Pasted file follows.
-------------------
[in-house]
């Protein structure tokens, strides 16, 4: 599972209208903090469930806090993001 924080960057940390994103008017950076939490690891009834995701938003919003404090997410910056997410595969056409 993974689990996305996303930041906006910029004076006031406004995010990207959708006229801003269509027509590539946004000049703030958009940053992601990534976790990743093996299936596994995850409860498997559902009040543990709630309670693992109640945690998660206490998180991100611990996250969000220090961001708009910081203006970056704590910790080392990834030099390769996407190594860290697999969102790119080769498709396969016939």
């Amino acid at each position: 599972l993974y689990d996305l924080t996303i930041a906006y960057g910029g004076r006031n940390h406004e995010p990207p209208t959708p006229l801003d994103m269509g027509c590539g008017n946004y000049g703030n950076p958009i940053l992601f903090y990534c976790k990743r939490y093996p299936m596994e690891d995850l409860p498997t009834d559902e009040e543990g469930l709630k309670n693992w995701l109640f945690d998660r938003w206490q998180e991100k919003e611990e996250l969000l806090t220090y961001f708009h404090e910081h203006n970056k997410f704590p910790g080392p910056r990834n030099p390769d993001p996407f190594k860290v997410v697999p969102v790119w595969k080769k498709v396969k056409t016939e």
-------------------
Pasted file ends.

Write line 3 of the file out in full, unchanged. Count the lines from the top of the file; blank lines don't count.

């Amino acid at each position: 599972l993974y689990d996305l924080t996303i930041a906006y960057g910029g004076r006031n940390h406004e995010p990207p209208t959708p006229l801003d994103m269509g027509c590539g008017n946004y000049g703030n950076p958009i940053l992601f903090y990534c976790k990743r939490y093996p299936m596994e690891d995850l409860p498997t009834d559902e009040e543990g469930l709630k309670n693992w995701l109640f945690d998660r938003w206490q998180e991100k919003e611990e996250l969000l806090t220090y961001f708009h404090e910081h203006n970056k997410f704590p910790g080392p910056r990834n030099p390769d993001p996407f190594k860290v997410v697999p969102v790119w595969k080769k498709v396969k056409t016939e």